precautions are taken to prevent them being infected--removal from the
stable is the most usual mode adopted--so easy is the infection conveyed
from one animal to the other, that if the groom of the sick horse enters
the stable of the healthy they rarely escape contagion. It is a tedious
and painful disorder and in nine cases out of ten the infected animal
either dies, or is rendered useless for the saddle. The legs break out in
ulcers, and, I am informed, without the greatest care on the part of the
groom, he is also liable to imbibe the corruption; if he has any cut or
scratch on his hands, the disease may be received as by inoculation.
The Natives have the greatest aversion to docked-tailed horses, and will
never permit the animals to be shorn of the beauty with which Nature has
adorned them, either in length or fulness; besides which, they think it a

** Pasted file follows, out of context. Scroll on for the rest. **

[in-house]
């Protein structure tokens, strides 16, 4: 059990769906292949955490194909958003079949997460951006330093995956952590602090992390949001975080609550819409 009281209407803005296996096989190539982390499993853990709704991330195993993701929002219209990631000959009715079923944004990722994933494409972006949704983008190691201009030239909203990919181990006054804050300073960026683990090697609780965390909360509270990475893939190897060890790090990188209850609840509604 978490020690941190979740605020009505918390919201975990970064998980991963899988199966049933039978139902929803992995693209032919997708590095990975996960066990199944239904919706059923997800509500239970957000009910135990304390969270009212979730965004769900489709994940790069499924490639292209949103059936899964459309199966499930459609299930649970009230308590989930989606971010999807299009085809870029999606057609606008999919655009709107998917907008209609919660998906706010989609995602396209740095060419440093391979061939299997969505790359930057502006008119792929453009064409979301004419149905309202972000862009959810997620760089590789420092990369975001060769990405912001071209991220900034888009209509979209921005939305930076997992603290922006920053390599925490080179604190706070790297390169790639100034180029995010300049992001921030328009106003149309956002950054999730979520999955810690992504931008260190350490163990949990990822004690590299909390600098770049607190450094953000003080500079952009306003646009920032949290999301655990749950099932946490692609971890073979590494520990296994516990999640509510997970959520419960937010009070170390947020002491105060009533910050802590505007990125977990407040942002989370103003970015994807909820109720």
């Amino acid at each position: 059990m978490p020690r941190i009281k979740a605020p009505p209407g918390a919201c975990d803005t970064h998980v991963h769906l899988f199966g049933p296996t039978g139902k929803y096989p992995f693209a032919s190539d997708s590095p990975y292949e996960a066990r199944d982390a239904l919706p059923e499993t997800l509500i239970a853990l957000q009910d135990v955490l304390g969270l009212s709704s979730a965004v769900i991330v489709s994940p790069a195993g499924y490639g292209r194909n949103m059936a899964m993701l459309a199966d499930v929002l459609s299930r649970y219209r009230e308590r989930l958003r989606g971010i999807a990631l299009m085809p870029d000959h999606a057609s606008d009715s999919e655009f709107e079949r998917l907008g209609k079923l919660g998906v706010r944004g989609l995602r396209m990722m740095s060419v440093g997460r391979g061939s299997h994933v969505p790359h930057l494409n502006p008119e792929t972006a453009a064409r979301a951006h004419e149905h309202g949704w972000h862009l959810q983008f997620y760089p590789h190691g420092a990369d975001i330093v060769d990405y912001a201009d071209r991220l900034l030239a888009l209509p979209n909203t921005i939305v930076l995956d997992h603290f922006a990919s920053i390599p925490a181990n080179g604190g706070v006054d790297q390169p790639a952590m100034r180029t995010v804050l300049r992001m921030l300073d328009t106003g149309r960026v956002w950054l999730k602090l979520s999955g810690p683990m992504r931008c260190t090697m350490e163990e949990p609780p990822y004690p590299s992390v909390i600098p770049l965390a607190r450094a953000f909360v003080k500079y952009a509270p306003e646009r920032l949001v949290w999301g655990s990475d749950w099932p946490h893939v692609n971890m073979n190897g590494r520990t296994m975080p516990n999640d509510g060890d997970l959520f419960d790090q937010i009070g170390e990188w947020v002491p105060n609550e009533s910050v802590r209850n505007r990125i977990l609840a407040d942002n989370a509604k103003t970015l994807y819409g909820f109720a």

barbarous want of taste in those who differ from them, though they fancy
Nature is improved when the long tail and mane of a beautiful white Arab
are dyed with mayndhie; his legs, up to the knees, stained with the same
colour, and divers stars, crescents, &c., painted on the haunches, chest,
and throat of the pretty gentle creature.
When the horses are looking rough, the Natives feed them with a mixture of
coarse brown sugar and ghee, which they say gives sleekness to the skin,
and improves the constitution of the horse. When their horses grow old,
they boil the gram with which they feed them, to make it easy of digestion;
very few people, indeed, give corn at any age to the animal unsoaked, as
they consider it injudicious to give dry corn to horses, which swells in
the stomach of the animal and cannot digest: the grain swells exceedingly
by soaking, and thus moistened, the horse requires less water than would
be necessary with dry corn.
The numberless Native sports I have heard related in this country would
take me too long to repeat at present; describe them I could not, for my